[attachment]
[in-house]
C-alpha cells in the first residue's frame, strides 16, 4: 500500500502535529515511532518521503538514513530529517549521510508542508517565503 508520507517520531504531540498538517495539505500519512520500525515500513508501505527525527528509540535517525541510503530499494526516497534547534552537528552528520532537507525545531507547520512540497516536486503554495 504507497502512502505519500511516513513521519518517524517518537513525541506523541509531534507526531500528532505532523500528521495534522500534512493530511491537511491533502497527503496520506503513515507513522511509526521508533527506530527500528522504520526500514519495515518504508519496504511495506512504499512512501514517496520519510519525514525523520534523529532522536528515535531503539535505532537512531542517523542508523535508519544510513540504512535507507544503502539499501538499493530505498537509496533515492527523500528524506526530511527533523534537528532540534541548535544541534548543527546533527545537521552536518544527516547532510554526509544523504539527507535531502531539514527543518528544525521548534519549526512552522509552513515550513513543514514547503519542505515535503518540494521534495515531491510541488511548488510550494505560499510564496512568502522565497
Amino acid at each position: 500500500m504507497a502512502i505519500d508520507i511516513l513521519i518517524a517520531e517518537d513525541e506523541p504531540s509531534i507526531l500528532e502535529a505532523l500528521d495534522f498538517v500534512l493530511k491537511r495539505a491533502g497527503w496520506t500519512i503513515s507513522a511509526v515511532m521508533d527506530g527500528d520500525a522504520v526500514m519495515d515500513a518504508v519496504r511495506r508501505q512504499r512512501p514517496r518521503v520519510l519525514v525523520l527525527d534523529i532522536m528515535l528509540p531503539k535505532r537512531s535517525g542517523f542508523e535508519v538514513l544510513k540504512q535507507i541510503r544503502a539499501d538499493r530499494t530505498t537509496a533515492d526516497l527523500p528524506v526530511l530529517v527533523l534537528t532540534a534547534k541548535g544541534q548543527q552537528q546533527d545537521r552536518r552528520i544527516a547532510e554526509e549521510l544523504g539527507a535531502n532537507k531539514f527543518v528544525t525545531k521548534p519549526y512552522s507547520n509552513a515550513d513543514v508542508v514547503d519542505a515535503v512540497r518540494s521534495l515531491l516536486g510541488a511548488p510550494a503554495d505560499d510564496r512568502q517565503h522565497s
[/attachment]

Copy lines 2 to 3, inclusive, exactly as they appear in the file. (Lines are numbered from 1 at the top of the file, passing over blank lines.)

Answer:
C-alpha cells in the first residue's frame, strides 16, 4: 500500500502535529515511532518521503538514513530529517549521510508542508517565503 508520507517520531504531540498538517495539505500519512520500525515500513508501505527525527528509540535517525541510503530499494526516497534547534552537528552528520532537507525545531507547520512540497516536486503554495 504507497502512502505519500511516513513521519518517524517518537513525541506523541509531534507526531500528532505532523500528521495534522500534512493530511491537511491533502497527503496520506503513515507513522511509526521508533527506530527500528522504520526500514519495515518504508519496504511495506512504499512512501514517496520519510519525514525523520534523529532522536528515535531503539535505532537512531542517523542508523535508519544510513540504512535507507544503502539499501538499493530505498537509496533515492527523500528524506526530511527533523534537528532540534541548535544541534548543527546533527545537521552536518544527516547532510554526509544523504539527507535531502531539514527543518528544525521548534519549526512552522509552513515550513513543514514547503519542505515535503518540494521534495515531491510541488511548488510550494505560499510564496512568502522565497
Amino acid at each position: 500500500m504507497a502512502i505519500d508520507i511516513l513521519i518517524a517520531e517518537d513525541e506523541p504531540s509531534i507526531l500528532e502535529a505532523l500528521d495534522f498538517v500534512l493530511k491537511r495539505a491533502g497527503w496520506t500519512i503513515s507513522a511509526v515511532m521508533d527506530g527500528d520500525a522504520v526500514m519495515d515500513a518504508v519496504r511495506r508501505q512504499r512512501p514517496r518521503v520519510l519525514v525523520l527525527d534523529i532522536m528515535l528509540p531503539k535505532r537512531s535517525g542517523f542508523e535508519v538514513l544510513k540504512q535507507i541510503r544503502a539499501d538499493r530499494t530505498t537509496a533515492d526516497l527523500p528524506v526530511l530529517v527533523l534537528t532540534a534547534k541548535g544541534q548543527q552537528q546533527d545537521r552536518r552528520i544527516a547532510e554526509e549521510l544523504g539527507a535531502n532537507k531539514f527543518v528544525t525545531k521548534p519549526y512552522s507547520n509552513a515550513d513543514v508542508v514547503d519542505a515535503v512540497r518540494s521534495l515531491l516536486g510541488a511548488p510550494a503554495d505560499d510564496r512568502q517565503h522565497s